Exclusive: Efficiency Bakes in the Oven

Baking is the most energy intensive process in the production of baked goods. The amount and type of food in the oven can significantly affect energy usage. Here is how in-store ovens can run at maximum efficiency.

Working towards an energy management plan for shop bakeries should start with monitoring current consumption levels and assessing key areas where savings can be made. For shop bakeries, this starts with the oven.

Over the past decade, in-store/retail baking has been witnessing an exponential development. There is a much wider variety of products, more readily available than ever, from supermarkets, to petrol stations, grocery stores, and other in-store bakeries. Technology innovations have transformed ovens. However, this is why it is very difficult to determine energy savings when comparing technologies over time, particularly when it comes to shop baking. George Schulze, Head of International sales, DEBAG, explained us: “In-store baking 10 years ago was vastly different than today: the products have changed, the variety of products has by far increased, and so have the volumes manufactured. This translates into longer baking times, even with programs designed to be as versatile as possible and suit different products. For example, you would need two baking programs should you produce pretzels and bread. With a combination of two ovens, you could even bake them at the same time. If we add croissants and a type of snack to the list, the energy consumption might even be doubled, but this is purely due to the higher variety of products being baked.”

Another factor in the oven’s energy consumption that applies specifically to shop baking, is preparing frozen goods. Although some of them need to be thawed, they can mostly be baked directly from the freezer, with a core temperature of the products of -18˚C. However, they do require more energy in the process, compared to products starting at room temperature.

Equipment Features

Ovens are designed with energy efficiency in mind; features that help optimize resource consumption in DEBAG’ s ovens include the blueprint of the door:

“The three-layer glass integrated in the oven’s door was a feature we introduced with the DILA family of ovens, which is now returning with our new series, the DECON in-store baking ovens. It makes a significant impact on the outside temperature of the oven, which is very important given the location where they are operated, not only to preserve energy, but to ensure the safety of the operator at the same time,” explains Schulze.

Other features that make baking efficient include heating the oven itself, which, depending on air pressure, takes about 5 minutes to reach 200˚C.

Using a semi-automated loading trolley is another energy saver. In the case of the DECON ovens, for example, “The trolley is not rolled in, which means this stainless steel does not need to be heated up. The trolley is brought close to the oven instead and the loading basket is pushed from it into the oven. Doing this for a 5- or 10-tray oven will take well under 10 seconds when done by a trained operator,” adds the specialist. This means that there will be almost no energy loss as a result of opening the door. In addition, the door’s lock-mode allows air to ventilate at the end of the baking program, pulling in the air from the baking chamber while it is 2-cm open. This also limits the risk over over-baking the product.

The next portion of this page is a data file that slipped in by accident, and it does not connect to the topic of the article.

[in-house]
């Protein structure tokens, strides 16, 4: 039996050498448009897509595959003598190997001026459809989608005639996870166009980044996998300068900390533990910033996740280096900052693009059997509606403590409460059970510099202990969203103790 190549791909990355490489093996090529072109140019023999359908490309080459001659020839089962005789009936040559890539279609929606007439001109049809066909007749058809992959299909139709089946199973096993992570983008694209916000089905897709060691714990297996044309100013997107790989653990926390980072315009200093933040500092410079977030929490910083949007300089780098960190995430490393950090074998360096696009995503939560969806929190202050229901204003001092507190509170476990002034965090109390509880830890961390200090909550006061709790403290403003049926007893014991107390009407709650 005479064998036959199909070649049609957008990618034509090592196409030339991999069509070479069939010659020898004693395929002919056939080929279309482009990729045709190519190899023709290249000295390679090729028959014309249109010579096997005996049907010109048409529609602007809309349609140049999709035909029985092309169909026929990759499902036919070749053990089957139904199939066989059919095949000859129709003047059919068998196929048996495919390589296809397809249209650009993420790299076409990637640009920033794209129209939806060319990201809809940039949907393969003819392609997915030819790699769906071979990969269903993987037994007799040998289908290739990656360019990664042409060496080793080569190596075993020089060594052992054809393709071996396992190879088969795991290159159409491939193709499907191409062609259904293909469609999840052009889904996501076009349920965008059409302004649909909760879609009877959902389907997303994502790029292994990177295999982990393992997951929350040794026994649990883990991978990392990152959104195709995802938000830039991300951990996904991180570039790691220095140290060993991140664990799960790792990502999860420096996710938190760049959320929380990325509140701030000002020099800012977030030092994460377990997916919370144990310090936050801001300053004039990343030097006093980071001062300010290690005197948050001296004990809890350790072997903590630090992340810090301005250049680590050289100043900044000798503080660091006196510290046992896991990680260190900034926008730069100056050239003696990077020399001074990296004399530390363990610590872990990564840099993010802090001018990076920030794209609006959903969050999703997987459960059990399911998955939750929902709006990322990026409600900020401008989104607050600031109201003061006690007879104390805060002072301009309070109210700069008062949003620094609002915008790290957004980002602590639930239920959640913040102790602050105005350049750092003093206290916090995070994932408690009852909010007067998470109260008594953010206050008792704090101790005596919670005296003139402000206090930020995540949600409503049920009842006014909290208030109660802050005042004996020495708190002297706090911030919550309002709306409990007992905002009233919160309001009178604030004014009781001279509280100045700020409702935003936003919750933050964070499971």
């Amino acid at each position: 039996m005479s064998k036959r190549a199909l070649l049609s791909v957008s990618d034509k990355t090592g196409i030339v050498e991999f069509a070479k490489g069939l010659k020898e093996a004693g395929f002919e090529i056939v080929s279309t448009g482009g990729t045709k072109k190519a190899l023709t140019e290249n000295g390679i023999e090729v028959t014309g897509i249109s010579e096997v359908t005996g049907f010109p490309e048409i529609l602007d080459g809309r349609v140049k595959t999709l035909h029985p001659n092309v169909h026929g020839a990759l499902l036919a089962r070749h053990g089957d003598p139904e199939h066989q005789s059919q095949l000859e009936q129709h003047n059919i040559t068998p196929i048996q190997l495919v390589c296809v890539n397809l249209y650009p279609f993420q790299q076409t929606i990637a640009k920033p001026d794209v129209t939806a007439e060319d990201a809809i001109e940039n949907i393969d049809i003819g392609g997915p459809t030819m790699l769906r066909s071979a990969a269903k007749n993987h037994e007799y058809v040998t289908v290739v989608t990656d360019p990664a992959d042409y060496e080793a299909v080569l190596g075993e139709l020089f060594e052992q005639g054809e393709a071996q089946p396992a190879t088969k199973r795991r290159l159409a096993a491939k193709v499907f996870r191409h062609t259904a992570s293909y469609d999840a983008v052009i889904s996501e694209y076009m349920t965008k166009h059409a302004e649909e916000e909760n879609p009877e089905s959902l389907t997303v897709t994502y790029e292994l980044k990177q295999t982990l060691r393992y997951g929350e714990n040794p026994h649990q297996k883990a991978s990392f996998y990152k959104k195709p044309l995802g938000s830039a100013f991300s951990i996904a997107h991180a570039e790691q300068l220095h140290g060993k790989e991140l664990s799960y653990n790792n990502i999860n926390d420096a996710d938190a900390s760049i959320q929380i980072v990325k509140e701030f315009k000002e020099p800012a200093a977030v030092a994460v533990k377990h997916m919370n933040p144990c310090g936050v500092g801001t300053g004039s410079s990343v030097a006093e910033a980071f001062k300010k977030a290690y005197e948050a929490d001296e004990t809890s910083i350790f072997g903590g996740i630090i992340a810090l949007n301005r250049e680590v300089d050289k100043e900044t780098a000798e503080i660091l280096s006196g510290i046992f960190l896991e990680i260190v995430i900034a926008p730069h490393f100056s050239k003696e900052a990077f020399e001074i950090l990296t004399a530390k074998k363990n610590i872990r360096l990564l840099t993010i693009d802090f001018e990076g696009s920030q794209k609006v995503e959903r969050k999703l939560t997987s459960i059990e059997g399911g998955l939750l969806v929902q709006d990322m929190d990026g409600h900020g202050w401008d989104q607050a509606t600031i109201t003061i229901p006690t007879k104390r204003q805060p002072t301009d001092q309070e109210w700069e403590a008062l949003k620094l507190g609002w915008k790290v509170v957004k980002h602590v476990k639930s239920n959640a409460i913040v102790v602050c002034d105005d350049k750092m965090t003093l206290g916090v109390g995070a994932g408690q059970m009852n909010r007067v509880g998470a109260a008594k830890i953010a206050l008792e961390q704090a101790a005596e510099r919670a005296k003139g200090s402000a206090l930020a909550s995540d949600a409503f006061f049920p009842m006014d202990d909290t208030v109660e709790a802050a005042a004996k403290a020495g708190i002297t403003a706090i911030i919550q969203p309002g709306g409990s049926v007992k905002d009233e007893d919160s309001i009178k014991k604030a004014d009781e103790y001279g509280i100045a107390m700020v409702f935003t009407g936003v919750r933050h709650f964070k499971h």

Timing Makes Perfect

Various parameters can be set and automated to optimize in-store baking to specific needs.

The night baking mode and the auto-on options can be set to have the first batch ready baked, and the oven pre-heated for the day’s work, once the operator reaches the facility. In addition, a stand-by function can also be employed, for a pre-set amount of time, at a default temperature of 130˚C in the case of the DECON technology, but customizable, as Schulze tells us: “The oven can be set to go on stand-by after 30 minutes, and to turn off automatically after one hour, for example, to save energy.”

The ThermoOil Concept

A different example of oven technology comes from Italian specialist Tecnopool: the ThermoOil Spiral oven. While absolute consumption comparisons of oven technologies over time would only work when linked to product specifications, “It is nevertheless possible to evaluate the energy savings between the ThermoOil Spiral oven and traditional conveyor ovens in the region of 30%, according to the products’ baking curve,” Alessandro Cunial, Sales Manager,  Tecnopool illustrates. “The ThermoOil Concept, together with the Spiral Concept are key features that grant sensible energy savings and reduced maintenance costs,” he adds.

Tecnopool’s oven can be equipped with almost any type of fuel for which a burner is available since it is only required to heat up the Thermo Oil of the circuit. As baking times, baking cycles, downtimes also influence energy consumption, there are several factors and features that help reduce downtimes and energy consumption. “The ThermoOil system is characterized by a limited Delta T° between the air temperature in the oven and the oil temperature in the heating pipes; this temperature difference results in a more efficient use of the burner. The low inertia grants a quick transfer of the heat, resulting in a faster warm-up of the oven thus reducing the downtimes in production,” Cunial tells us.

You can read more in our print magazine European Baker & Biscuit (May/Jun 2018)! 

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